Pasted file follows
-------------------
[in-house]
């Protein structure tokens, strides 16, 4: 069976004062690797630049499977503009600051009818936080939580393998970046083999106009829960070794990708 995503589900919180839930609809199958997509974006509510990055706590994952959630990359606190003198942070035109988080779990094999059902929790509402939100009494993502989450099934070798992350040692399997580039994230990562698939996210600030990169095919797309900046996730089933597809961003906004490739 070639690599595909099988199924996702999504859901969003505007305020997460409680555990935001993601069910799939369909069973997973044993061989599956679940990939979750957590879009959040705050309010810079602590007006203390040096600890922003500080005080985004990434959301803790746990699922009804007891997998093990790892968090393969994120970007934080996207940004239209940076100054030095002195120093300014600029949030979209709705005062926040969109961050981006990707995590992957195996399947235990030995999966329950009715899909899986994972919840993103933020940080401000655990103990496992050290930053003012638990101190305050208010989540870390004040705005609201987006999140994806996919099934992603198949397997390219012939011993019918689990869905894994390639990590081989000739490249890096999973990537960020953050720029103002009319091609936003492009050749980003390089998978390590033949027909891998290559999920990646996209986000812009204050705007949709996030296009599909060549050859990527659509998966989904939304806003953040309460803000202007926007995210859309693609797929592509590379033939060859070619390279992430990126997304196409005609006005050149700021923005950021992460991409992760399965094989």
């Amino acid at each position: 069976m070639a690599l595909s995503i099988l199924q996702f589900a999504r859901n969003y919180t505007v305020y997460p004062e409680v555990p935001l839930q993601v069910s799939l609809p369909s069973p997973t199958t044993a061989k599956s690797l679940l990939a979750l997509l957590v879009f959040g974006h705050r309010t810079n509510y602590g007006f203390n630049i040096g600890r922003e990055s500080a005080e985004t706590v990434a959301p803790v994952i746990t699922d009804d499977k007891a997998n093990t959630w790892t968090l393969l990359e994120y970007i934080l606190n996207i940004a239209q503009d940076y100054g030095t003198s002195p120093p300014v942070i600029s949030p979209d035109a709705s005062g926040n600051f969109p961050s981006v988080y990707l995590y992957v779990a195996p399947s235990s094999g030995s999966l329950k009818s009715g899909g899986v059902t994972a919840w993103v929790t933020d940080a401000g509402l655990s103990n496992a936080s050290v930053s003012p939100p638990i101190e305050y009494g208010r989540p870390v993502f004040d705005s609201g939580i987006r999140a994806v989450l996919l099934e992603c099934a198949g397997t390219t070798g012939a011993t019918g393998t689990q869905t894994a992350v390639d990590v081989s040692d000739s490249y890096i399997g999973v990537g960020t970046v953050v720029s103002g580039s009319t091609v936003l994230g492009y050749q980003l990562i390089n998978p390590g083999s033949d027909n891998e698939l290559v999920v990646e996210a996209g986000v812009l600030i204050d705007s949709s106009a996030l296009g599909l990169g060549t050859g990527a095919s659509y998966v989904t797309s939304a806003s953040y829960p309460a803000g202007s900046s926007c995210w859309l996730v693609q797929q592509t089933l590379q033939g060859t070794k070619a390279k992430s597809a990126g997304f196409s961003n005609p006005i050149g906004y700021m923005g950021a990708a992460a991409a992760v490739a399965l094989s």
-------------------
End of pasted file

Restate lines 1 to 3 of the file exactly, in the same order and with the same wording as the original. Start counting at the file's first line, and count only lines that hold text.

[in-house]
């Protein structure tokens, strides 16, 4: 069976004062690797630049499977503009600051009818936080939580393998970046083999106009829960070794990708 995503589900919180839930609809199958997509974006509510990055706590994952959630990359606190003198942070035109988080779990094999059902929790509402939100009494993502989450099934070798992350040692399997580039994230990562698939996210600030990169095919797309900046996730089933597809961003906004490739 070639690599595909099988199924996702999504859901969003505007305020997460409680555990935001993601069910799939369909069973997973044993061989599956679940990939979750957590879009959040705050309010810079602590007006203390040096600890922003500080005080985004990434959301803790746990699922009804007891997998093990790892968090393969994120970007934080996207940004239209940076100054030095002195120093300014600029949030979209709705005062926040969109961050981006990707995590992957195996399947235990030995999966329950009715899909899986994972919840993103933020940080401000655990103990496992050290930053003012638990101190305050208010989540870390004040705005609201987006999140994806996919099934992603198949397997390219012939011993019918689990869905894994390639990590081989000739490249890096999973990537960020953050720029103002009319091609936003492009050749980003390089998978390590033949027909891998290559999920990646996209986000812009204050705007949709996030296009599909060549050859990527659509998966989904939304806003953040309460803000202007926007995210859309693609797929592509590379033939060859070619390279992430990126997304196409005609006005050149700021923005950021992460991409992760399965094989």
């Amino acid at each position: 069976m070639a690599l595909s995503i099988l199924q996702f589900a999504r859901n969003y919180t505007v305020y997460p004062e409680v555990p935001l839930q993601v069910s799939l609809p369909s069973p997973t199958t044993a061989k599956s690797l679940l990939a979750l997509l957590v879009f959040g974006h705050r309010t810079n509510y602590g007006f203390n630049i040096g600890r922003e990055s500080a005080e985004t706590v990434a959301p803790v994952i746990t699922d009804d499977k007891a997998n093990t959630w790892t968090l393969l990359e994120y970007i934080l606190n996207i940004a239209q503009d940076y100054g030095t003198s002195p120093p300014v942070i600029s949030p979209d035109a709705s005062g926040n600051f969109p961050s981006v988080y990707l995590y992957v779990a195996p399947s235990s094999g030995s999966l329950k009818s009715g899909g899986v059902t994972a919840w993103v929790t933020d940080a401000g509402l655990s103990n496992a936080s050290v930053s003012p939100p638990i101190e305050y009494g208010r989540p870390v993502f004040d705005s609201g939580i987006r999140a994806v989450l996919l099934e992603c099934a198949g397997t390219t070798g012939a011993t019918g393998t689990q869905t894994a992350v390639d990590v081989s040692d000739s490249y890096i399997g999973v990537g960020t970046v953050v720029s103002g580039s009319t091609v936003l994230g492009y050749q980003l990562i390089n998978p390590g083999s033949d027909n891998e698939l290559v999920v990646e996210a996209g986000v812009l600030i204050d705007s949709s106009a996030l296009g599909l990169g060549t050859g990527a095919s659509y998966v989904t797309s939304a806003s953040y829960p309460a803000g202007s900046s926007c995210w859309l996730v693609q797929q592509t089933l590379q033939g060859t070794k070619a390279k992430s597809a990126g997304f196409s961003n005609p006005i050149g906004y700021m923005g950021a990708a992460a991409a992760v490739a399965l094989s």